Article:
But the first dictionary considered anything like reliable was Samuel Johnson’s “Dictionary of the English Language”, published in 1755, over 150 years after Cawdrey’s. An impressive academic achievement in its own right, Johnson’s 43,000 word dictionary remained the pre-eminent English dictionary until the much more comprehensive “Oxford English Dictionary” 150 more years later, although it was actually riddled with inconsistencies in both spelling and definitions. Johnson’s dictionary included many flagrant examples of inkhorn terms which have not survived, including digladation, cubiculary, incompossibility, clancular, denominable, opiniatry, ariolation, assation, ataraxy, deuteroscopy, disubitary, esurine, estuation, indignate and others. Johnson also deliberately omitted from his dictionary several words he disliked or considered vulgar (including bang, budge, fuss, gambler, shabby and touchy), but these useful words have clearly survived intact regardless of his opinions. Several of his definitions appear deliberately jokey or politically motivated.
Since the 16th Century, there had been calls for the regulation and reform of what was increasingly seen as an unwieldy English language, including John Cheke’s 1569 proposal for the removal of all silent letters, and William Bullokar’s 1580 recommendation of a new 37-letter alphabet (including 8 vowels, 4 “half-vowels” and 25 consonants) in order to aid and simplify spelling. There were even attempts (similarly unsuccessful) to ban certain words or phrases that were considered in some way undesirable, words such as fib, banter, bigot, fop, flippant, flimsy, workmanship, selfsame, despoil, nowadays, furthermore and wherewithal, and phrases such as subject matter, drive a bargain, handle a subject and bolster an argument.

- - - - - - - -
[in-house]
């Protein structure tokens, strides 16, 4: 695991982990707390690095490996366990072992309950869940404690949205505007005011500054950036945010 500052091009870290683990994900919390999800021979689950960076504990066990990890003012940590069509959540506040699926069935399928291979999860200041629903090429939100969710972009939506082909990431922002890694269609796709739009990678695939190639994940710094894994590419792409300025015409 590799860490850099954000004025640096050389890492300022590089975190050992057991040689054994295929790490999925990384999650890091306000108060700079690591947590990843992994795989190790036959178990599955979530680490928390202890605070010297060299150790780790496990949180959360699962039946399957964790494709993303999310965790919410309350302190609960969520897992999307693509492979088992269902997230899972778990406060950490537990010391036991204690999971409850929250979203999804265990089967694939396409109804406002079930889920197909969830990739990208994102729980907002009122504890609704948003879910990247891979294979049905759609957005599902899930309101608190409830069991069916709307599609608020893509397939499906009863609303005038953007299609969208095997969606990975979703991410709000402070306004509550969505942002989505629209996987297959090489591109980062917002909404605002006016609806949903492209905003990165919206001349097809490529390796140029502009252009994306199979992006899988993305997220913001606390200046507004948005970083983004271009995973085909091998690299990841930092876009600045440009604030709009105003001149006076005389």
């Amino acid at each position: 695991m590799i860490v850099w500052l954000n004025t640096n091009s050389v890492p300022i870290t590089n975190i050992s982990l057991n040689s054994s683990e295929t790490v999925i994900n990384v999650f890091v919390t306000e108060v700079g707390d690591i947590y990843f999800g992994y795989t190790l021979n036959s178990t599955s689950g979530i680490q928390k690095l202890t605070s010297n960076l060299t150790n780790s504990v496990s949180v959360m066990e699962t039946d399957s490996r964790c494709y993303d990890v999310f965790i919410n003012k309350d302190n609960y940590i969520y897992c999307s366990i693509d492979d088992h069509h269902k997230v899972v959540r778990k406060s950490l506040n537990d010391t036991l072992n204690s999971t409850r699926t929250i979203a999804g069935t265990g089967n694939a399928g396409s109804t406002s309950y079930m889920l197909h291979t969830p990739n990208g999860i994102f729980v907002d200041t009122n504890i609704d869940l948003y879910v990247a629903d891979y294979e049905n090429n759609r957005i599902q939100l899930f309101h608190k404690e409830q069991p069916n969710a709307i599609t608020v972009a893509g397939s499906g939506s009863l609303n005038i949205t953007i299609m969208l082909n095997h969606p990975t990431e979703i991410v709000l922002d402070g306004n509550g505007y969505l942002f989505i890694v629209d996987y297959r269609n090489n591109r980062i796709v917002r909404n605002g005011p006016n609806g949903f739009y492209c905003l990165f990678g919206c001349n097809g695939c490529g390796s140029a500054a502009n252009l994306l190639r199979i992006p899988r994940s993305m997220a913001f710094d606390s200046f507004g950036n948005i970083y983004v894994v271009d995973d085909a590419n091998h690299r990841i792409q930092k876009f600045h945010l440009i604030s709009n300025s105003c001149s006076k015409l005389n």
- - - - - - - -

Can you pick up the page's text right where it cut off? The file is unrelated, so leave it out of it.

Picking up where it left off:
But, by the early 18th Century, many more scholars had come to believe that the English language was chaotic and in desperate need of some firm rules. Jonathan Swift, in his “Proposal for Correcting, Improving and Ascertaining the English Tongue” of 1712, decried the “degeneration” of English and sought to “purify” it and fix it forever in unchanging form, calling for the establishment of an Academy of the English Language similar to the Académie Française. He was supported in this by other important writers like John Dryden and Daniel Defoe, but such an institution was never actually realized. (Interestingly, the only country ever to set up an Academy for the English language was South Africa, in 1961).
In the wake of Johnson’s “Dictionary”, a plethora (one could even say a surfeit) of other dictionaries appeared, peaking in the period between 1840 and 1860, as well as many specialized dictionaries and glossaries. Thomas Sheridan attempted to tap into the zeitgeist, and looked to regulate English pronunciation as well as its vocabulary and spelling. His book “British Education”, published in 1756, and unashamedly aimed at cultured British society, particularly cultured Scottish society, purported to set the correct pronunciation of the English language, and it was both influential and popular. His son, Richard Brinsley Sheridan, later gave us the unforgettable language excesses of Mrs. Malaprop.